New: Keeping kids focused during COVID school closures
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How to keep kids focused during coronavirus school closures

Dear families,

In light of coronavirus, many schools are cancelled, either completely or with only distance learning options.

Here are some 5 tips to keep your middle and high students engaged and learning during their month long break:

  • 1. Make a plan.

Without the structure of 7 periods a day, students may easily lose their day to binge watching Netflix. Even if mom and dad are at home, no student wants to be held accountable to parents. Instead of acting like a micromanager, help your student develop independence by encouraging them to create their own plan.

We recommend planning out

  • An hour a day for exercise
  • An hour a day for school work (remaining assignments, projects, tests, catch up)
  • At least 3 hours of other academic instruction. The break is a great opportunity for your student to work on skills he or she usually doesn’t have time to improve. This could be improving at English, if your student was never a great writer, or practicing speeches, if you have a shy student. Studying vocab is a great exercise that anyone can do on Quizlet. There are always ways to improve!

If your student shrugs off the requirement to do 4 hours of schoolwork, ask them to calculate how many hours they typically spend on school and homework. Anything is a vacation compared to that ;)

Make sure your student writes their plan down so you can hold them accountable to it. No mental plans allowed!

  • 2. Start SAT/ACT prep.

Every student considering college will need to take the SAT eventually. Instead of saving that until junior year, when you’ll also have to juggle APs and extracurriculars, why not start now? You can check out an e-book at your local library (Kaplan, Barron’s, Princeton Review, etc) for self study or reach out to work with us remotely. Our remote students achieve the same average improvement as our in person students!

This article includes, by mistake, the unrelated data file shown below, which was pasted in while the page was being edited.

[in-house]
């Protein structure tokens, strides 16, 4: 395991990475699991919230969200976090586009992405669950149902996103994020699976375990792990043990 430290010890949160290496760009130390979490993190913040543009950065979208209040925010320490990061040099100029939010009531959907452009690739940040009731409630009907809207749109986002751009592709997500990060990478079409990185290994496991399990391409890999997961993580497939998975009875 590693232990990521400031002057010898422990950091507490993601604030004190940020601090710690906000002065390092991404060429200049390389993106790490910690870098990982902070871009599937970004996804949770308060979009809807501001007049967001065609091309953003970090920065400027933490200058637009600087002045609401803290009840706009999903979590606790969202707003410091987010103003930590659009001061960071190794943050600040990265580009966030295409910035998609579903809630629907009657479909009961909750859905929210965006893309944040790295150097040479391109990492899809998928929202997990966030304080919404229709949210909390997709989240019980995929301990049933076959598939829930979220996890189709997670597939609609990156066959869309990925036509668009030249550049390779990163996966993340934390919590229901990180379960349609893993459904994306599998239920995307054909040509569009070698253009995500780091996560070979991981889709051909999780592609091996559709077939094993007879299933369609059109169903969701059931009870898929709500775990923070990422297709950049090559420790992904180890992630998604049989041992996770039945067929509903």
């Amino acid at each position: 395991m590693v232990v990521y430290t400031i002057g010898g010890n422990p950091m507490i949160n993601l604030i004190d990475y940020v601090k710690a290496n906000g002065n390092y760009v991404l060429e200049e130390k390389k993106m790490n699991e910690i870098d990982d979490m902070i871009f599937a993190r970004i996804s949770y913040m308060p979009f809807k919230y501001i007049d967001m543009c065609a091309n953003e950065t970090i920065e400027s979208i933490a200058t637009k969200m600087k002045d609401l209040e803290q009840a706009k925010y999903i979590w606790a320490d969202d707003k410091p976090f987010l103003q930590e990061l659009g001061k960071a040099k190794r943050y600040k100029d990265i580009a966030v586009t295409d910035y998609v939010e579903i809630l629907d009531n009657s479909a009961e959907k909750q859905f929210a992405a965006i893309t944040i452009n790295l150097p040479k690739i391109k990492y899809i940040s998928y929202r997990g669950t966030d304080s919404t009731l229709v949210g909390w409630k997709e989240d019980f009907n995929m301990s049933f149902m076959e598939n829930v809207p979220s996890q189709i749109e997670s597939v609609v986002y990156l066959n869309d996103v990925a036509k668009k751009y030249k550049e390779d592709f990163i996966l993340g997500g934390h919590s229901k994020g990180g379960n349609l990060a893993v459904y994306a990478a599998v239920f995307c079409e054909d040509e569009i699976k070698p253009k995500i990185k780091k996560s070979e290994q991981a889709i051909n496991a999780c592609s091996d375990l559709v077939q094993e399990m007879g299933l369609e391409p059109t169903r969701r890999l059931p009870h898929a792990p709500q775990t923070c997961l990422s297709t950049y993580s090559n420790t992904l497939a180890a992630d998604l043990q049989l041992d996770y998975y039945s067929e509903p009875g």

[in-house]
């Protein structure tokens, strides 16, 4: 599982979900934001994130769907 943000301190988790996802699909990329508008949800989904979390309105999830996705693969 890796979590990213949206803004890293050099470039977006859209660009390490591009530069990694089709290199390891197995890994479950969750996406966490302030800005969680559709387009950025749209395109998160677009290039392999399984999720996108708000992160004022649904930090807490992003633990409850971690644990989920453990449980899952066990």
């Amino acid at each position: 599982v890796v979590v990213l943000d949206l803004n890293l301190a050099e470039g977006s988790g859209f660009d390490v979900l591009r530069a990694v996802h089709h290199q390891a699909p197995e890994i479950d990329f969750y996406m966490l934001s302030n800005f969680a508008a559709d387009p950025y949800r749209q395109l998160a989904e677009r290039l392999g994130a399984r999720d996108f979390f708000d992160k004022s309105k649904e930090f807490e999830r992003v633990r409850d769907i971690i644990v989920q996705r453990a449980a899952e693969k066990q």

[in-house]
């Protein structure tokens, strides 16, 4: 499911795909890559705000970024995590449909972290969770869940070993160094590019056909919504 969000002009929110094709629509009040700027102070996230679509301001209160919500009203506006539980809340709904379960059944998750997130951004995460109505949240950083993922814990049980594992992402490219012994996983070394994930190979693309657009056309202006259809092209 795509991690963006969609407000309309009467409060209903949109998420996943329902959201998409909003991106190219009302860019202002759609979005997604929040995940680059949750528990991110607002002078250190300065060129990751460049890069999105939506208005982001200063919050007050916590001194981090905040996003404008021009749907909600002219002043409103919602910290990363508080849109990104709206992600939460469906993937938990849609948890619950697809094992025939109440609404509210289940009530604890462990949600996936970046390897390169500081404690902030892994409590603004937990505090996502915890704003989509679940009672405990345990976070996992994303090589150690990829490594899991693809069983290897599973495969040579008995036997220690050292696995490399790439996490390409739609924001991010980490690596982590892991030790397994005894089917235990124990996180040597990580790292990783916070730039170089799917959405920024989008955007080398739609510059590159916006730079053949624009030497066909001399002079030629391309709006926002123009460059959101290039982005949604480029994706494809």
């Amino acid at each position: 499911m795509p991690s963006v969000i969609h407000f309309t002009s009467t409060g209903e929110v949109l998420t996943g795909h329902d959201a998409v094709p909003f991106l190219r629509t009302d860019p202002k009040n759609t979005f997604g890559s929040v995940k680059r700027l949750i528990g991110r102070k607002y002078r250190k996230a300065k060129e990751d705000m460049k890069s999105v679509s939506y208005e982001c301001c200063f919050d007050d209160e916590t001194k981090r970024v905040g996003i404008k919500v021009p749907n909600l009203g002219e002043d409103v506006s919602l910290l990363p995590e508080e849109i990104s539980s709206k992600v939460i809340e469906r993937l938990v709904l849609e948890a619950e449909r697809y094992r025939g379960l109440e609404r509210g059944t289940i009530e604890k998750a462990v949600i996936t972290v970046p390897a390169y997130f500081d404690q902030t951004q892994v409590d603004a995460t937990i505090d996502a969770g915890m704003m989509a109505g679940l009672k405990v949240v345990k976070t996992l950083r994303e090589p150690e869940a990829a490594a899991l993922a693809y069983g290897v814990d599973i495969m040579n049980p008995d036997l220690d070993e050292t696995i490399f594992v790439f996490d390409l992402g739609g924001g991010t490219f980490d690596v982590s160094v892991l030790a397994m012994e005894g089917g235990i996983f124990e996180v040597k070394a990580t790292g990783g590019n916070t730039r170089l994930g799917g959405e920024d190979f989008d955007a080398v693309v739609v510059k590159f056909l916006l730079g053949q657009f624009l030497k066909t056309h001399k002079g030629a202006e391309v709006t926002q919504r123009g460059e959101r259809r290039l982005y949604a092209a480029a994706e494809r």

Warning: Even while using e-books, it’s really important for students to use pencil and paper to show work and to take notes.

We would NOT recommend students using entirely online experiences, such as Khan Academy, because they do not closely mirror the real testing experience.

For students who may struggle with self-study, reach out to us to start 1:1 tutoring! We offer Skype and in person SAT prep.

  • 3. Work on personal projects.

A very resourceful Seattle teenager built Well, we know he’s getting into college ;) Even if school is out, students can create their own extracurricular projects, whether it’s setting up a site or or stepping up to volunteer grocery runs for the elderly.

Want to stay at home? Some hobbies that kids can start at home include making an exercise wheel for your cat, trying out some makeup science, DIYing some hand sanitizer, or making acrylic pours. You can learn a language in 5 minutes a day using Duolingo. The options are endless!

  • 4. Exercise.

Cooped up in a house, both you and your student will grow antsy. There are some great Youtube videos by blogilates or my personal favorite, Popsugar fitness, which features quick (as fast as 3 minutes) no-equipment workouts. The 7 minute New York Times workout also requires little space or resources.

The CDC recommends teens age 13-18 at least 1 hour of moderate to intense exercise almost daily.

Make sure to wear face masks if you are going to the gym to exercise!

  • 5. Relax with a book!

Break is a great time to snuggle up with some tea and a good book. Some of my students have recently recommended to me American Royals, Three Dark Crowns, and What I Know for Sure.

Times’ Best 100 Youth Adult Novels of All Time is another great resource to check out.

If the 5 tips above aren’t sticking, reach out to us for help! We’ve been working with students via Skype and video call for over 3 years. 20% of our students are remote -- we’ve NEVER met them in person -- and our remote students achieve the same success metrics as our in-person students. This month long break is a great opportunity for students to start on SAT prep, AP self studies, or spike projects and get ahead for later. We are helping many students create personal plans for their breaks.

We offer free initial consultations (in person or via Skype). All our classes are 1:1.

This article was originally posted at

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